Monday, July 1, 2013

Recovery of a Small Stream

On this last day of June I decided to visit a stream I had not fished since last fall. At that time the fishing was very slow, and what brookies were taken were very small. In the past this stream had given up some nice fish and the thought was the hot dry summer, and the previous cold winter took a devastating toll on the mature brook trout. I did not expect to find what I did this day. The water level was in good shape and the stream was cold. In the pools I could see brookies scattering, and even a few rises. In these streams a rise could be for almost anything and the best fly choice would be a bomber, but since I had a parachute tied on already I let it fly. As it turned out that was all that was necessary.


It's hard to tell from these photos but the stream has some really deep holes and that's where the trout were holding.


They hit the fly as soon as hit the water. The fish were in good shape and starting to take on some vibrant color.


The wonder of nature....recovery from very bad conditions.


The magic of small stream angling.

CLICK IMAGES TO ENLARGE


20 comments:

  1. I'm glad to hear that it was in good shape. When I get back I'll have to visit it.

    ReplyDelete
    Replies
    1. RKM,
      Thanks.
      Nice deep cold runs with willing brookies.
      I'm with you.

      Delete
  2. Hi Alan!

    Lovely stream! I really like the sorroundings of it too and that it's in a good state. Unfortunately I don't have streams like that nearby anymore since I moved to Gävle; a town by the coast.

    ReplyDelete
    Replies
    1. The Jassid Man,
      Thanks.
      Wonderful setting for sure.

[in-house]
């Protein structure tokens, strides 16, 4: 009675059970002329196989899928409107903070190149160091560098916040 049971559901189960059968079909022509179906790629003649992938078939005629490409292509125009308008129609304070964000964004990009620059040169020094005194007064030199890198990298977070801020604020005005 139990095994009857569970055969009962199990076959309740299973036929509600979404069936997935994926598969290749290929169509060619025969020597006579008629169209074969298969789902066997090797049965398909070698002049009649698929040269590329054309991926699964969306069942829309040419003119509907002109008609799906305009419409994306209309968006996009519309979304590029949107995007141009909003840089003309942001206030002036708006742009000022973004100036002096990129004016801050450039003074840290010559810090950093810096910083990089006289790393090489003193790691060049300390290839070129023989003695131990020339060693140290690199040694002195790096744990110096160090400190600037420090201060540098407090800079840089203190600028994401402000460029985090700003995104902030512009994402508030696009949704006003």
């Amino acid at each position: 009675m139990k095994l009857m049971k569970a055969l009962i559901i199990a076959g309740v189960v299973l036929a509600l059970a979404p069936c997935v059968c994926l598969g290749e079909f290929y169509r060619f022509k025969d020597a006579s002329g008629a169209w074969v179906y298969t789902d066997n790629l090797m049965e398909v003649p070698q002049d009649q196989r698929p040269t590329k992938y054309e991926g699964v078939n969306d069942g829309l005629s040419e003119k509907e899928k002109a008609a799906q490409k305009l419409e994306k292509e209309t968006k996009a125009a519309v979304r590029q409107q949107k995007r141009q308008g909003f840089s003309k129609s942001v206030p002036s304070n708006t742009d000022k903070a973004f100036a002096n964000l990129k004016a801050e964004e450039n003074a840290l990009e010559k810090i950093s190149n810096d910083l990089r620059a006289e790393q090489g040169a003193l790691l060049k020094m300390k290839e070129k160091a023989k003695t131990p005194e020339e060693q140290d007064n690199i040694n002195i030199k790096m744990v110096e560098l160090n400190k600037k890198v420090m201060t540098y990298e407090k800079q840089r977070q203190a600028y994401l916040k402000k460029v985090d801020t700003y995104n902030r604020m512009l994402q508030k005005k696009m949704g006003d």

A move in life is sometimes is good and sometimes not so good. Hope yours turns out to be good.

      Delete
  3. Replies
    1. TexWisGirl,
      Thanks.
      I was going to take photos of some moss that was so thick, like a shag carpet.

      Delete
  4. Beautiful looking stream Alan.

    ReplyDelete
    Replies
    1. LQN,
      Thanks.
      The residents came back nicely.

      Delete
  5. Alan
    I think the dry will get a take instantly most of the time if the trout are feeding as opposed to using a nymph. I have found that the nymph may travel in front of the trout numbers of times before they will commit to a hit. I am going by what the trout reaction is on the tailrace here it may be different there outstanding colors on the brook trout---thanks for sharing

    ReplyDelete
    Replies
    1. Bill Trussell,
      Thanks.
      Very true my friend.

      Delete
  6. Lovely small streams and beautiful brookies. Thanks for sharing...:)

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    Replies
    1. troutbirder,
      Thanks.
      They are both a bit of heaven.

      Delete
  7. Wow, those Brookies are so pretty. Seems like they have endured the issues they were faced with. Wishin' I was fishin' it with you.

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    Replies
    1. Mel,
      Thanks.
      It's truly amazing their will to keep going on.

      Delete
  8. A beautiful little stream with the brookies to match. It's amazing what delicate creatures they can be and how they have managed to survive for thousands of years under, at times, very difficult conditions.

    ReplyDelete
    Replies
    1. Kiwi,
      Thanks.
      They have that tenacity to do whatever is necessary to carry on.
      "delicate power"

      Delete
  9. Alan, I think you've got to have some of the prettiest small trout water anywhere. Beautiful.

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    Replies
    1. Howard,
      Thanks.
      There's some very sweet streams about.

      Delete
  10. Looks like a great place for a little bit of solitude. A place to revisit for sure! So green!

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    Replies
    1. The River Damsel,
      Thanks.
      Your right, and that's one of the reasons I like little waters.

      Delete